A different way
One morning I woke up on the top bunk of my dorm room at college while it was still dark out, and I panicked – the black hole was back. I suddenly knew it had never left.
I finally admitted to myself I was using the idea of God so I could feel safe. Smart woman who I was, I didn’t think that a personal feeling of safety was a great argument for divine existence. And since it had been my unconscious motivation from the start, my faith was feeling pretty shaky by the time I got out of bed.
So I set up a meeting with a mentor. I sat down in his office and told him I wasn’t sure I believed in God anymore.
“Good,” he said.
And proceeded to tell me the black hole I faced was the “void.” Otherwise known as pain, uncertainty, gray area, and general lack of control.
I told him the void was the source of my suicidal thoughts in high school. I didn’t want to go back. I was afraid eternal loneliness was all there was and everything else was just an illusion.
But even as I looked for my mentor to show me an easier way, something inside me was deciding to face the void. I was tired of running.
And over several years, I did face it. But I did not conquer it.
I befriended it.
The black hole was tied to years of neglecting myself. Maybe I was cold. Maybe I was dehydrated. Maybe I was hungry. Maybe I was angry but trying to force it down. Maybe I felt trapped and needed to get out of an abusive relationship. Maybe I was buying into the belief that men were entitled to my body.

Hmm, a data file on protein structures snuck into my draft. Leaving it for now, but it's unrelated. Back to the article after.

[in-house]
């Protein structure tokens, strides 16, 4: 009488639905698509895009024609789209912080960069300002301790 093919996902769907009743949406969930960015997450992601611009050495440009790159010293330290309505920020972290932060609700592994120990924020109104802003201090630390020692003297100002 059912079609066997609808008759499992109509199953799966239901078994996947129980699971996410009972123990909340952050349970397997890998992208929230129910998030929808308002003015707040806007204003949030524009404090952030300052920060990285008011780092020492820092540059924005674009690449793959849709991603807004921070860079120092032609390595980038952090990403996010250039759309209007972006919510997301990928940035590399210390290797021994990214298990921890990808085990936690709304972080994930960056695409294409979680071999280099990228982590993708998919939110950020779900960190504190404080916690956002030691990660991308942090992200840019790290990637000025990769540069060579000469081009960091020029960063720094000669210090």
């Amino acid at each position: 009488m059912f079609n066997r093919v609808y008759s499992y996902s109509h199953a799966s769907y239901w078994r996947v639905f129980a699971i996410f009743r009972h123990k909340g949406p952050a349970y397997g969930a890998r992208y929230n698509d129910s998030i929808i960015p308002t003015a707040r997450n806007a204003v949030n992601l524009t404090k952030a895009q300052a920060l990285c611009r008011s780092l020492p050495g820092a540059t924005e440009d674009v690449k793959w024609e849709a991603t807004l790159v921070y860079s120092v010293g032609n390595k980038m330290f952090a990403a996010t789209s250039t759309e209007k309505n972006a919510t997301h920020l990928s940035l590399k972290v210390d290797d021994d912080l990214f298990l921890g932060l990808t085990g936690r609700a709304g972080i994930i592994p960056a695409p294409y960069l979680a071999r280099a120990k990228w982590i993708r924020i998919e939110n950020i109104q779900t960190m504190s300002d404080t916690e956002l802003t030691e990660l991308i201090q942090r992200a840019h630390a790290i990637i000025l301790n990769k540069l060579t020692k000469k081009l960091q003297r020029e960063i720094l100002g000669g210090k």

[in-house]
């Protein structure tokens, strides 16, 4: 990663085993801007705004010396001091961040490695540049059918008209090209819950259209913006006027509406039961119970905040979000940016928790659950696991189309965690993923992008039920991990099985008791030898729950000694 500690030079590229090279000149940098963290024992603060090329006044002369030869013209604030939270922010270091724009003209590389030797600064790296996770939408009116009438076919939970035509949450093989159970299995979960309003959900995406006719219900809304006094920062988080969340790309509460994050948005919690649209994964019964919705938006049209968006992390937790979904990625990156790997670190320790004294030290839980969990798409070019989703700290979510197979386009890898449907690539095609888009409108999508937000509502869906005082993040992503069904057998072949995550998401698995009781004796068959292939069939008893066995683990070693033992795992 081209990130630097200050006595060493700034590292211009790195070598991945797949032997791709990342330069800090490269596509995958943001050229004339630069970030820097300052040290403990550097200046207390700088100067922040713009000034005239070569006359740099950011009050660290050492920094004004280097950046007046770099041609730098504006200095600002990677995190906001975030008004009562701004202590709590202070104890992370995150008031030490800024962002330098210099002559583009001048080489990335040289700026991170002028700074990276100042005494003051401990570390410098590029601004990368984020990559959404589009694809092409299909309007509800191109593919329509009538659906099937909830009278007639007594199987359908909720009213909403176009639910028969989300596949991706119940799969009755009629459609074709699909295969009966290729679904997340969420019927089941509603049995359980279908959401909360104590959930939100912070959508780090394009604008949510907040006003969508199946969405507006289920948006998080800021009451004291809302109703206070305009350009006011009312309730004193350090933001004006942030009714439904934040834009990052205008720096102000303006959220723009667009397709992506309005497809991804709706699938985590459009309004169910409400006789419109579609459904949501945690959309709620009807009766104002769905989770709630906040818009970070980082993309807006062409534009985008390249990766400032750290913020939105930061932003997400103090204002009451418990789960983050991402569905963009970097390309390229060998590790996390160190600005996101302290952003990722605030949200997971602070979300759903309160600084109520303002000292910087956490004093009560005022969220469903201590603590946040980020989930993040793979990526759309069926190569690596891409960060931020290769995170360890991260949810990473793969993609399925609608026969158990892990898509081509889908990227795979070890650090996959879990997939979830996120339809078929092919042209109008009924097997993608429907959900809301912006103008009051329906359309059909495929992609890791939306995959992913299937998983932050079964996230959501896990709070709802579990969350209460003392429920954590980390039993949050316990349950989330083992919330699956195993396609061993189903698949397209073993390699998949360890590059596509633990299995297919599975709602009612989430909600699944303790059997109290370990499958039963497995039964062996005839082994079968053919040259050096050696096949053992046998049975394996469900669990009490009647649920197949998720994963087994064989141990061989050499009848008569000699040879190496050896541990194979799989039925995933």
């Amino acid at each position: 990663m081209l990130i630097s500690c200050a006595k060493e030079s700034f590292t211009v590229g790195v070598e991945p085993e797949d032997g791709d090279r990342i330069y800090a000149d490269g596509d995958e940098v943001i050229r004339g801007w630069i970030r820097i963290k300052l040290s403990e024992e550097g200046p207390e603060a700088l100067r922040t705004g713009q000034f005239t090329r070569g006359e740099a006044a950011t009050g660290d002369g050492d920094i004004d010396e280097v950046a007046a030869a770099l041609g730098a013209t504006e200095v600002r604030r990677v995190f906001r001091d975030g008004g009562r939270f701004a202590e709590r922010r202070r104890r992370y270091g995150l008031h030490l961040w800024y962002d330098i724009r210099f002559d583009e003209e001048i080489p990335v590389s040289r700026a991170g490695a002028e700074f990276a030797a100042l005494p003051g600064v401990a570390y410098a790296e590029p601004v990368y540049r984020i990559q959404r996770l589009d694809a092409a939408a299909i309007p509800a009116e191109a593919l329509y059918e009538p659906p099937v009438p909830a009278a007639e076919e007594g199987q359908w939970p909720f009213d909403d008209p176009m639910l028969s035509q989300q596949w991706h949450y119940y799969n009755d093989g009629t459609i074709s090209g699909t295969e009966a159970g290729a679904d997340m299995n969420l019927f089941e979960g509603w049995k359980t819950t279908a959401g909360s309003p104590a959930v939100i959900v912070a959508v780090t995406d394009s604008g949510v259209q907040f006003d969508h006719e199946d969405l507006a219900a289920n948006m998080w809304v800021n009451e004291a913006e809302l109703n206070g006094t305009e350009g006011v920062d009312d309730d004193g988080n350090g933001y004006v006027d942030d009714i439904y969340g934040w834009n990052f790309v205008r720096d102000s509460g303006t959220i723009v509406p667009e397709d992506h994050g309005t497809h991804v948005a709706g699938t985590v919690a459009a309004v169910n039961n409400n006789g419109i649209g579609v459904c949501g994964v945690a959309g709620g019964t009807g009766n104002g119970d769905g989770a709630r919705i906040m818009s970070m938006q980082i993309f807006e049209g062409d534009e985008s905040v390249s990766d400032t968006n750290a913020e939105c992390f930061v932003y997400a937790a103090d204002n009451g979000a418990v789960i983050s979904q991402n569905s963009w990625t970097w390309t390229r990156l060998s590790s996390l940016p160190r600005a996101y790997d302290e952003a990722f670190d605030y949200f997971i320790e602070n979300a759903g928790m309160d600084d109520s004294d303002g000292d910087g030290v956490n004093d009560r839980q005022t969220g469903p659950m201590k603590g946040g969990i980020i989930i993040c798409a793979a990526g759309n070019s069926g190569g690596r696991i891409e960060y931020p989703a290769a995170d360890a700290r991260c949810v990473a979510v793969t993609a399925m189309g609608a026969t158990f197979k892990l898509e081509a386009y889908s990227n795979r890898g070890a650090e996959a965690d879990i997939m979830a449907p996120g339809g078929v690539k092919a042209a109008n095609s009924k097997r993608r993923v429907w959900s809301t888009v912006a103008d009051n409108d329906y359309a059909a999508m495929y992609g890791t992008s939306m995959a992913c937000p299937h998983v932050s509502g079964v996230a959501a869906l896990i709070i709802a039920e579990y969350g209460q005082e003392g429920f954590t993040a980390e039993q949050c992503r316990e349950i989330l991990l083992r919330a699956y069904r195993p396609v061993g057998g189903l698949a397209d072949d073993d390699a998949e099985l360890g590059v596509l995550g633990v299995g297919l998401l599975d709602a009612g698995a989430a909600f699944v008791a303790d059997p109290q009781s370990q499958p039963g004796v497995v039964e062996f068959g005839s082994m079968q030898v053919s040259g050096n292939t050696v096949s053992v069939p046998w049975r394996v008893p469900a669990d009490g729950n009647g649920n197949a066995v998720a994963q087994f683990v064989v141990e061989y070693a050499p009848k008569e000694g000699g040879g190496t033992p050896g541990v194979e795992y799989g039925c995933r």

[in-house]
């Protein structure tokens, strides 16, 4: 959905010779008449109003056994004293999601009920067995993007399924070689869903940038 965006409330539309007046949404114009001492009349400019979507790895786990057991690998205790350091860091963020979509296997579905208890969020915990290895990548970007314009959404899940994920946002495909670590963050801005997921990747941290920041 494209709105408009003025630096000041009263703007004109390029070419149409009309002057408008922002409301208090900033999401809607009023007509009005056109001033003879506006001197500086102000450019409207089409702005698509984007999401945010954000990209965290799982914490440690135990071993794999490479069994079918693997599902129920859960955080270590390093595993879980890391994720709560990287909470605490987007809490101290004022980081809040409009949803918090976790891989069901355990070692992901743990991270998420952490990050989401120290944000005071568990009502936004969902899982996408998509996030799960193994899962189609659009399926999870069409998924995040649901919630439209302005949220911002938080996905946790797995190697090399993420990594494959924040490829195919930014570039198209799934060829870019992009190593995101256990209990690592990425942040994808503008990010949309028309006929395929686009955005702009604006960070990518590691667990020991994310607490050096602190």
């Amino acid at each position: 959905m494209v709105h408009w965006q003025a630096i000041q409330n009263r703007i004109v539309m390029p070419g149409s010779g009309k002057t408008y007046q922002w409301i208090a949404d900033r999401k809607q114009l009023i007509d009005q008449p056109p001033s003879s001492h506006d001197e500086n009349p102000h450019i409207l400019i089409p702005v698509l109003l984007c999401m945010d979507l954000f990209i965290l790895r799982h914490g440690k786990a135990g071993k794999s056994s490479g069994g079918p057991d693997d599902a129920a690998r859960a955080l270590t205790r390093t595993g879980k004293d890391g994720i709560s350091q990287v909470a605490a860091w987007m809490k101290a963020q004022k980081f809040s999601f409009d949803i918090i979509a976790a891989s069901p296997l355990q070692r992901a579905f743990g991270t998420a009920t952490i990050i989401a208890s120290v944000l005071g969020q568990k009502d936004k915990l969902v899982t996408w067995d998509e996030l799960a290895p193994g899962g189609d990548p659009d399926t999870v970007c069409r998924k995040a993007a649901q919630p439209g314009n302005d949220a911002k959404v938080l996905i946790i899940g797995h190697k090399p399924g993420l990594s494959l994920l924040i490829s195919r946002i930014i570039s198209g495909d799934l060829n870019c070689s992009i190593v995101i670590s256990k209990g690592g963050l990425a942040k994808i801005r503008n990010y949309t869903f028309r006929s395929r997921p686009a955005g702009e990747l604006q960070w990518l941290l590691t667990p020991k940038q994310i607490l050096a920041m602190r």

It took depression sending up distress signals in these situations for me to get the help I needed. Depression became my dash light telling me to go to the mechanic. (The mechanic was often my therapist, who had tools like talking and medication.)
Slowly but surely, I understood the black hole of eternal loneliness wasn’t the afterlife. It was a preverbal, wordless terror of abandonment. And nobody was coming to rescue me.
So instead of waiting for rescue, I unabandoned myself. I took care of myself. I drank water. I ate three meals a day. I set boundaries. I rejected abuse. I refused to be pressured sexually. I asked friends and mentors for help when I couldn’t handle my life.
In my self-love, the Holy Spirit carved out a spot for herself. She loved me when I couldn’t and encouraged me to love myself. And out of that self-love came genuine love for others. I wanted others to be warm, drink water, eat three meals a day, set boundaries, get out of abuse, ask for help – all the things I wanted for myself. I wanted to empower others the way I was being empowered. That gave new meaning to the commandment, “Love your neighbor as yourself.”
I began to see Heaven and Hell as ways to live instead of ways of to die. Heaven was connecting with others and myself in empathy; Hell was disconnecting from my own needs and consequently from others’ needs.
I don’t really know what the afterlife will be like. But I do know I want to love myself, and love my neighbor as I love myself – today.
Note: There’s a dialogue on this topic in regard to specific Scripture passages. Here are some voices in the mix: N.T. Wright in “Surprised by Hope,” Rob Bell in “Love Wins,” Francis Chan in “Erasing Hell” as a rebuttal to “Love Wins,” and probably a pastor near you.